And that’s it. Mark the date and time in your calendar and help us raise awareness for these non-partisan bills that will help people with diabetes. Share this info with people via Facebook, Twitter, and emails. We would love to shake the Twitter tree and get Congress to see that we won’t be quiet anymore about keeping us safe!

 

Two Minute Diabetes Advocacy: MDDS

Tick-tock, y’all. 708615_95129272

This is a last minute push to get comments on the FDA docket currently out for medical devices. You have until 11:59pm ET Monday, August 25th to get this done.

Two minutes. That’s all it takes.

What is MDDS?

Medical Device Data Systems.

These are systems that, in the FDA’s words, facilitate

“the electronic transfer or exchange of medical device data from a medical device, without altering the function or parameters of any connected devices.”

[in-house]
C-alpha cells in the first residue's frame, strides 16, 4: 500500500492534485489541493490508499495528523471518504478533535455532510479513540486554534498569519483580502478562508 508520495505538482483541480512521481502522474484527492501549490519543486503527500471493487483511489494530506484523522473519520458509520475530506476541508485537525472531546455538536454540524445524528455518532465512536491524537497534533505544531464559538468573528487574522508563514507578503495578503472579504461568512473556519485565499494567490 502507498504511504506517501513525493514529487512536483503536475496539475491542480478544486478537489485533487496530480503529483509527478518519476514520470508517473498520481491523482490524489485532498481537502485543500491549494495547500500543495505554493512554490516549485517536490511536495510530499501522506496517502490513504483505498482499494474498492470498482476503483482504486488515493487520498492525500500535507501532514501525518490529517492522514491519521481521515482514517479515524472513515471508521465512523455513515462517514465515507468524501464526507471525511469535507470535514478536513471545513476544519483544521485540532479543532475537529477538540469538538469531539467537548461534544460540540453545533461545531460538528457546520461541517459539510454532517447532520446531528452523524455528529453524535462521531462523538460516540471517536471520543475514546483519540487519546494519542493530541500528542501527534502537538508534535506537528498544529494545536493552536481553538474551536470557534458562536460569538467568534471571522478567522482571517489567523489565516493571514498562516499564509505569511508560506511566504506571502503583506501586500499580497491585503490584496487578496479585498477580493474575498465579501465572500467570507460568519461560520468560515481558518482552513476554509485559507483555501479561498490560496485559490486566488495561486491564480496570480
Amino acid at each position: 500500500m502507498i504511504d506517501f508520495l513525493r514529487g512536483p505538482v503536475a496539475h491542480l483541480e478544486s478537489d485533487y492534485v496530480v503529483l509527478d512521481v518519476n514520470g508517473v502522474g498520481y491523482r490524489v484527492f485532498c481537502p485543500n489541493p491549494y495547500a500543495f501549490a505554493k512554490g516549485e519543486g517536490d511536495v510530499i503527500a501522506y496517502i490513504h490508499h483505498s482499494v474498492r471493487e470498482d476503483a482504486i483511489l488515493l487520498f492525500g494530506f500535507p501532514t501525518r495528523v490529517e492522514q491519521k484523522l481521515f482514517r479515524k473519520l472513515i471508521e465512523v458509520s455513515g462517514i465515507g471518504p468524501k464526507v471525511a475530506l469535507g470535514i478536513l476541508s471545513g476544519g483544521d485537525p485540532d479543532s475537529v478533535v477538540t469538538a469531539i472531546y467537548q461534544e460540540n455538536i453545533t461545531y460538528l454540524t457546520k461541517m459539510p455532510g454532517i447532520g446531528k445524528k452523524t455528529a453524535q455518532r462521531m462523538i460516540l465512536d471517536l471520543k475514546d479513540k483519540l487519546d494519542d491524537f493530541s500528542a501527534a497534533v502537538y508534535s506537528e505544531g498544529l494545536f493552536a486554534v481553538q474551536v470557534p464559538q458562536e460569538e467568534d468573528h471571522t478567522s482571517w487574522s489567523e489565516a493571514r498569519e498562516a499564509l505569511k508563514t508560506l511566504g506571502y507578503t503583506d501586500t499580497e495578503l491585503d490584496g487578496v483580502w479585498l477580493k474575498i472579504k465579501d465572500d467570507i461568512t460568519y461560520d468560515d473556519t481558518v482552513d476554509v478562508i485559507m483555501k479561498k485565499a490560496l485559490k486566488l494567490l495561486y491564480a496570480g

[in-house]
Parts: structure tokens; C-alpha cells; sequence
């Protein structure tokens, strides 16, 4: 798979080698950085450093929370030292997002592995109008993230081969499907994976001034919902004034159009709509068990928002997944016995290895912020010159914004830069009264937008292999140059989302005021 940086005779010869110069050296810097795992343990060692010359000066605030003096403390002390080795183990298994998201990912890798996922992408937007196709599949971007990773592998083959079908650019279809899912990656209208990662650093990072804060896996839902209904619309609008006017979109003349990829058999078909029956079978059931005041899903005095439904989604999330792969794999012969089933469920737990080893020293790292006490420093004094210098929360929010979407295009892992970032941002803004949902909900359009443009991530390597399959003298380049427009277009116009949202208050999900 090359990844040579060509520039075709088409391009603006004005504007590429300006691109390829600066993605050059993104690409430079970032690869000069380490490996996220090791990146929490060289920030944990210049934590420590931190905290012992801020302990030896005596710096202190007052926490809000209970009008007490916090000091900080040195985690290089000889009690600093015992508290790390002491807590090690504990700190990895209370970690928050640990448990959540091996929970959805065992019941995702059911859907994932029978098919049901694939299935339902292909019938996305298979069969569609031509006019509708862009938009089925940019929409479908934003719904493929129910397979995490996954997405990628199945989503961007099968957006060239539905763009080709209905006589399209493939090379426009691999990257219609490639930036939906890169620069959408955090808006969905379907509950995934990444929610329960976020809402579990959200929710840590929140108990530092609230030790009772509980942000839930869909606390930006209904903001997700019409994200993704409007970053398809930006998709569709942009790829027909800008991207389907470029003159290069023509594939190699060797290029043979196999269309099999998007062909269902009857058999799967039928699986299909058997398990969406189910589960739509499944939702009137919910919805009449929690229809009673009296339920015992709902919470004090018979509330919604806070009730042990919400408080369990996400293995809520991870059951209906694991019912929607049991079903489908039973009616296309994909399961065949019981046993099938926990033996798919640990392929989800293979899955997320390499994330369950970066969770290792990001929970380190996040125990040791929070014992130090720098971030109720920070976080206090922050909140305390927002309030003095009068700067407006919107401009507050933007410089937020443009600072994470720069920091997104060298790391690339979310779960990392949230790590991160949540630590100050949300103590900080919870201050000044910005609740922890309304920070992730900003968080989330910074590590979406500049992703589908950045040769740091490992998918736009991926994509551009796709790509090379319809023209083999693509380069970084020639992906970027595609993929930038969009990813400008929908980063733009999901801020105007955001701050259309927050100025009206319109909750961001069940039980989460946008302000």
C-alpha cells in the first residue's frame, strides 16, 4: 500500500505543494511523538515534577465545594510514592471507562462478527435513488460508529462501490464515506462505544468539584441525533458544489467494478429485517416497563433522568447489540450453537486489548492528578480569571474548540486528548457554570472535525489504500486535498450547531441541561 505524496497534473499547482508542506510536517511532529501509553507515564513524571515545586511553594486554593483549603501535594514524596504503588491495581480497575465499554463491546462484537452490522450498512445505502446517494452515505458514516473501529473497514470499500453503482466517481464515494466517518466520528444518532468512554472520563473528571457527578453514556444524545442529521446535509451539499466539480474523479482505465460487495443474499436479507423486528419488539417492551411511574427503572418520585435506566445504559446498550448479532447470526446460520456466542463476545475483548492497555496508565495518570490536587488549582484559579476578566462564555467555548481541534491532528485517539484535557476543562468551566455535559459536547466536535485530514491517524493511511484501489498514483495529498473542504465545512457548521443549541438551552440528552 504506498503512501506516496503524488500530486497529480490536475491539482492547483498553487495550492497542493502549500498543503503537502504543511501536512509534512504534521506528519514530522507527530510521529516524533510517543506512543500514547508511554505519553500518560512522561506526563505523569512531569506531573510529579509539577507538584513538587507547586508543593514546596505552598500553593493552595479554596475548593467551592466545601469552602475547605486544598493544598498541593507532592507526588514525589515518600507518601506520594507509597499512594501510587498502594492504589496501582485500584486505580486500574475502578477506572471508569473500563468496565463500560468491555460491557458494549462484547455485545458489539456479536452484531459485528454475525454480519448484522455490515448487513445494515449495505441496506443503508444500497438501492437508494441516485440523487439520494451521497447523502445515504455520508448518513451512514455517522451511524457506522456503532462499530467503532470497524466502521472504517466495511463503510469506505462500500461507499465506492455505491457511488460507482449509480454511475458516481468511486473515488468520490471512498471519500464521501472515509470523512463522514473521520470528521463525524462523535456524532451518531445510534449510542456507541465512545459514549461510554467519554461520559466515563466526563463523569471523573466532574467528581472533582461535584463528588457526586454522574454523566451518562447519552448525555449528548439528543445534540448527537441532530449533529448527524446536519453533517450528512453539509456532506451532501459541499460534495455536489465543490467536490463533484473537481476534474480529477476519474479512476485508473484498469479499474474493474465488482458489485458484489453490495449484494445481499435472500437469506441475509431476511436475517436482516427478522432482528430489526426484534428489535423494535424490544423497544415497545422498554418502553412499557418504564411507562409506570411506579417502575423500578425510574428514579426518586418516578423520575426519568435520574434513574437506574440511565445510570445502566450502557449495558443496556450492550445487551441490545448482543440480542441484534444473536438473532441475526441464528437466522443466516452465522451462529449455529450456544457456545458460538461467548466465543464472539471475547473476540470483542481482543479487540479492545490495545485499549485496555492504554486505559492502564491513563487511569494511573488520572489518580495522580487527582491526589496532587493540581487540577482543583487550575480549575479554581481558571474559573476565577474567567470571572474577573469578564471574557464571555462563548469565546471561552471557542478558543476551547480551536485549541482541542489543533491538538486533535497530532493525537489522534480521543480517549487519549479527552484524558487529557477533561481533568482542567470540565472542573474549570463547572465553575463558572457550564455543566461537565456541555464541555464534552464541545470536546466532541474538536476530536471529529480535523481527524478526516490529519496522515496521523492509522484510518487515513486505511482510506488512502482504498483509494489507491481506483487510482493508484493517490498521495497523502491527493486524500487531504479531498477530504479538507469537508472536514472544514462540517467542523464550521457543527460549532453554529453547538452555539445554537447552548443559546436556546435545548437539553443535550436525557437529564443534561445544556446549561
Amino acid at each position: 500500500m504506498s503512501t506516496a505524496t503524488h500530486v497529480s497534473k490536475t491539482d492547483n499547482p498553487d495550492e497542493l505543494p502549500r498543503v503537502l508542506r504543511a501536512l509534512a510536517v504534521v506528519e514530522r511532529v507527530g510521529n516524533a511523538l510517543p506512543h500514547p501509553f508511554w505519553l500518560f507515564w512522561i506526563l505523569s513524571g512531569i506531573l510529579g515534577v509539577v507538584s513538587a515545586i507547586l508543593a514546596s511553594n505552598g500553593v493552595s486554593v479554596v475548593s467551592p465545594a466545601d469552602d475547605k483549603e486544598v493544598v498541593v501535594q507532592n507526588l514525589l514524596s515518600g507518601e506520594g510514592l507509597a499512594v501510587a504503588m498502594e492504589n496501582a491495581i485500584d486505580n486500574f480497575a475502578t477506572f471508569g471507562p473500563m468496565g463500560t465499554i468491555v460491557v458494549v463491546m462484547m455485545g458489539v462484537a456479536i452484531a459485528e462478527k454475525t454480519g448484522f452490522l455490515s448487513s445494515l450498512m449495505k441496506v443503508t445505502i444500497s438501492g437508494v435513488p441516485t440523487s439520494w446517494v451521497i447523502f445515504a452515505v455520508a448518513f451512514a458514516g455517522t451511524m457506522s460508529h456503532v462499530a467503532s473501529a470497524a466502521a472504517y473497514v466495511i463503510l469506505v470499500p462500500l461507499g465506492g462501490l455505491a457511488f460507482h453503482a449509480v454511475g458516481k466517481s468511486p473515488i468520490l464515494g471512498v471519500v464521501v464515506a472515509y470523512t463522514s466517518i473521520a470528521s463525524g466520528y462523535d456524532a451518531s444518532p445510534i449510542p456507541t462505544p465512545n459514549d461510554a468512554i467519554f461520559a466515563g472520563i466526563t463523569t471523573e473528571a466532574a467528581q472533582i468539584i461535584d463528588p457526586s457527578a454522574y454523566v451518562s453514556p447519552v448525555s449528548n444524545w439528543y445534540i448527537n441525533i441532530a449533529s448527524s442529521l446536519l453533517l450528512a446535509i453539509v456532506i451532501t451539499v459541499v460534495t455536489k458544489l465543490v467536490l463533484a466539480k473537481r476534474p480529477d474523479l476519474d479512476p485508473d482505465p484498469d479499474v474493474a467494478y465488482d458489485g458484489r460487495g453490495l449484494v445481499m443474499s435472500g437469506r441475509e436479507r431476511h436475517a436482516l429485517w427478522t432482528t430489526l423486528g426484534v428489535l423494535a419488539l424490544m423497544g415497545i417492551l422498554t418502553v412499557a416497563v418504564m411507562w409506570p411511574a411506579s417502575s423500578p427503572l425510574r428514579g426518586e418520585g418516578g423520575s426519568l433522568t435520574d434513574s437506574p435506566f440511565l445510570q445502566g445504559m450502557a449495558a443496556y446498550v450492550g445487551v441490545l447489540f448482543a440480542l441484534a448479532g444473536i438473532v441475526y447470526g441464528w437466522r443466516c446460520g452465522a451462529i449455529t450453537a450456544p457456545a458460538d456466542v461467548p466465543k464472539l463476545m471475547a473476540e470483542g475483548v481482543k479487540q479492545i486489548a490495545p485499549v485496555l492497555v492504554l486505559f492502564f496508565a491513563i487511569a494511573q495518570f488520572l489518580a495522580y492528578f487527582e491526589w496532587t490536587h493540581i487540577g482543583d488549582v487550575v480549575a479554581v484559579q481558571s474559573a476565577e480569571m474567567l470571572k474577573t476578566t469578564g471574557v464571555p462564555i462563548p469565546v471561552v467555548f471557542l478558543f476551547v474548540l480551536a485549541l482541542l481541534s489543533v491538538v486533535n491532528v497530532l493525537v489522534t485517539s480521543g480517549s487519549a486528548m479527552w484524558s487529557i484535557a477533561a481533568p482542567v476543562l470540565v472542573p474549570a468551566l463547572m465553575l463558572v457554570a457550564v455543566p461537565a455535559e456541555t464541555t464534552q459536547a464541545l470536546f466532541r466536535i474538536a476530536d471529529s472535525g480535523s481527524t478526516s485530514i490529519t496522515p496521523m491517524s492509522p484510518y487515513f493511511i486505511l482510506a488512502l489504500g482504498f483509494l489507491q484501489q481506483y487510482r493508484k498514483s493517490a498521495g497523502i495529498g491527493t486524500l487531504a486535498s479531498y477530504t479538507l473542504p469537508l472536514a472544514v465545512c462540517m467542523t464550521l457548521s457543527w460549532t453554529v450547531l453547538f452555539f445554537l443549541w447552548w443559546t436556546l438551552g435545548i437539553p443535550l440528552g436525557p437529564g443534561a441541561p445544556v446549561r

Think about your Dexcom information on an iPhone or a tablet or a computer or a smart watch. Think about seeing boluses in real time. Think about being able to view medical data NOT on the device itself. For parents of kids with diabetes… kid is at school and mom or dad can see BGs in real time.

FDA thinks that this type of technology doesn’t introduce much additional risk, so they want to lessen the regulatory process (i.e. red tape) for these devices.

We totally agree. 

However, FDA isn’t clear on the topic of “active patient monitoring”, so our goal is to encourage the FDA to

  • Specifically address the importance of giving patients access to their own health data on multiple devices/screens (the more access the better), and…
  • Clarify whether CGM-related technologies will be included in the MDDS relaxed regulatory process. (We believe they should be.)

If you want to read up on this, you can get it from the source (FDA) and you can get additional information over at Strip Safely.